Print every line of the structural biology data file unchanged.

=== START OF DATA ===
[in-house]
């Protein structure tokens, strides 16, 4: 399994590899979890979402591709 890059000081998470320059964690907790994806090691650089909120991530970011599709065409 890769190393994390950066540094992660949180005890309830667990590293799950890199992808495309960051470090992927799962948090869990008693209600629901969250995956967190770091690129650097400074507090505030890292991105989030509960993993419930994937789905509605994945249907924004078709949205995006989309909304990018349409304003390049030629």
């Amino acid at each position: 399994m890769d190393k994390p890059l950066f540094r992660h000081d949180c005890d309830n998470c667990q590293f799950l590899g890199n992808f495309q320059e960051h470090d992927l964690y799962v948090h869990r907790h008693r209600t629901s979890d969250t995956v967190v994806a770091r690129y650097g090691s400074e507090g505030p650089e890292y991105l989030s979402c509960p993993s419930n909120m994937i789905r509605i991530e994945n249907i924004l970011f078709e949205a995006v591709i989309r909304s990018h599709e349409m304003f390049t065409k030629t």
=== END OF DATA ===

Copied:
[in-house]
């Protein structure tokens, strides 16, 4: 399994590899979890979402591709 890059000081998470320059964690907790994806090691650089909120991530970011599709065409 890769190393994390950066540094992660949180005890309830667990590293799950890199992808495309960051470090992927799962948090869990008693209600629901969250995956967190770091690129650097400074507090505030890292991105989030509960993993419930994937789905509605994945249907924004078709949205995006989309909304990018349409304003390049030629």
């Amino acid at each position: 399994m890769d190393k994390p890059l950066f540094r992660h000081d949180c005890d309830n998470c667990q590293f799950l590899g890199n992808f495309q320059e960051h470090d992927l964690y799962v948090h869990r907790h008693r209600t629901s979890d969250t995956v967190v994806a770091r690129y650097g090691s400074e507090g505030p650089e890292y991105l989030s979402c509960p993993s419930n909120m994937i789905r509605i991530e994945n249907i924004l970011f078709e949205a995006v591709i989309r909304s990018h599709e349409m304003f390049t065409k030629t």